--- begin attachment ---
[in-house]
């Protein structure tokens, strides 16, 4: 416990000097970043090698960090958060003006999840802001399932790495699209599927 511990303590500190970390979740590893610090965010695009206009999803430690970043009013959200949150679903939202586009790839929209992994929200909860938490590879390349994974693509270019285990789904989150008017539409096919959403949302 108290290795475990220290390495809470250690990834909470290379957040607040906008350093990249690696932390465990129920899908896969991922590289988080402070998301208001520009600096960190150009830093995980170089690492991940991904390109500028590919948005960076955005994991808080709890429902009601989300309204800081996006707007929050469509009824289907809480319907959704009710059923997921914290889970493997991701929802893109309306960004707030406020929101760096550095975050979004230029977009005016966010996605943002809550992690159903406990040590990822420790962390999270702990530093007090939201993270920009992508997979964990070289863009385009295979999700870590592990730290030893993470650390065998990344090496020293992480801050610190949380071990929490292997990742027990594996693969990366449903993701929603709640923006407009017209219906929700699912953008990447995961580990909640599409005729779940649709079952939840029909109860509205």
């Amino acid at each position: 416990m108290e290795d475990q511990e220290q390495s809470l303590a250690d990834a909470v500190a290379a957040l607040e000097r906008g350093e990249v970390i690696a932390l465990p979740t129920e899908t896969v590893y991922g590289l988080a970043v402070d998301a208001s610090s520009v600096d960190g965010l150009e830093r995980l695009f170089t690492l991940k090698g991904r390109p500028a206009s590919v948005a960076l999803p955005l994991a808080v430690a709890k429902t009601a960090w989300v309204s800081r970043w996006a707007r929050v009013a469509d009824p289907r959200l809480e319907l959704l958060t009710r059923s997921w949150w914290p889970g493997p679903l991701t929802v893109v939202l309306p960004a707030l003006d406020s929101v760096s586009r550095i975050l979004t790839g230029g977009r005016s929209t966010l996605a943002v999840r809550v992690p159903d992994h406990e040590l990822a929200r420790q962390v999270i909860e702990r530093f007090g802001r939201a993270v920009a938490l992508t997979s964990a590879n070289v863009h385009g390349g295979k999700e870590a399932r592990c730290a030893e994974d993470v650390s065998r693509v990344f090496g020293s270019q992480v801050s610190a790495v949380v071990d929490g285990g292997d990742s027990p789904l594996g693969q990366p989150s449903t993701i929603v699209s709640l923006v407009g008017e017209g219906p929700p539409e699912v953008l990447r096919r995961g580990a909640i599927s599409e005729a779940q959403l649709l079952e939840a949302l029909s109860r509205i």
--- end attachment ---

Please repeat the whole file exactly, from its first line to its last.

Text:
[in-house]
């Protein structure tokens, strides 16, 4: 416990000097970043090698960090958060003006999840802001399932790495699209599927 511990303590500190970390979740590893610090965010695009206009999803430690970043009013959200949150679903939202586009790839929209992994929200909860938490590879390349994974693509270019285990789904989150008017539409096919959403949302 108290290795475990220290390495809470250690990834909470290379957040607040906008350093990249690696932390465990129920899908896969991922590289988080402070998301208001520009600096960190150009830093995980170089690492991940991904390109500028590919948005960076955005994991808080709890429902009601989300309204800081996006707007929050469509009824289907809480319907959704009710059923997921914290889970493997991701929802893109309306960004707030406020929101760096550095975050979004230029977009005016966010996605943002809550992690159903406990040590990822420790962390999270702990530093007090939201993270920009992508997979964990070289863009385009295979999700870590592990730290030893993470650390065998990344090496020293992480801050610190949380071990929490292997990742027990594996693969990366449903993701929603709640923006407009017209219906929700699912953008990447995961580990909640599409005729779940649709079952939840029909109860509205």
């Amino acid at each position: 416990m108290e290795d475990q511990e220290q390495s809470l303590a250690d990834a909470v500190a290379a957040l607040e000097r906008g350093e990249v970390i690696a932390l465990p979740t129920e899908t896969v590893y991922g590289l988080a970043v402070d998301a208001s610090s520009v600096d960190g965010l150009e830093r995980l695009f170089t690492l991940k090698g991904r390109p500028a206009s590919v948005a960076l999803p955005l994991a808080v430690a709890k429902t009601a960090w989300v309204s800081r970043w996006a707007r929050v009013a469509d009824p289907r959200l809480e319907l959704l958060t009710r059923s997921w949150w914290p889970g493997p679903l991701t929802v893109v939202l309306p960004a707030l003006d406020s929101v760096s586009r550095i975050l979004t790839g230029g977009r005016s929209t966010l996605a943002v999840r809550v992690p159903d992994h406990e040590l990822a929200r420790q962390v999270i909860e702990r530093f007090g802001r939201a993270v920009a938490l992508t997979s964990a590879n070289v863009h385009g390349g295979k999700e870590a399932r592990c730290a030893e994974d993470v650390s065998r693509v990344f090496g020293s270019q992480v801050s610190a790495v949380v071990d929490g285990g292997d990742s027990p789904l594996g693969q990366p989150s449903t993701i929603v699209s709640l923006v407009g008017e017209g219906p929700p539409e699912v953008l990447r096919r995961g580990a909640i599927s599409e005729a779940q959403l649709l079952e939840a949302l029909s109860r509205i």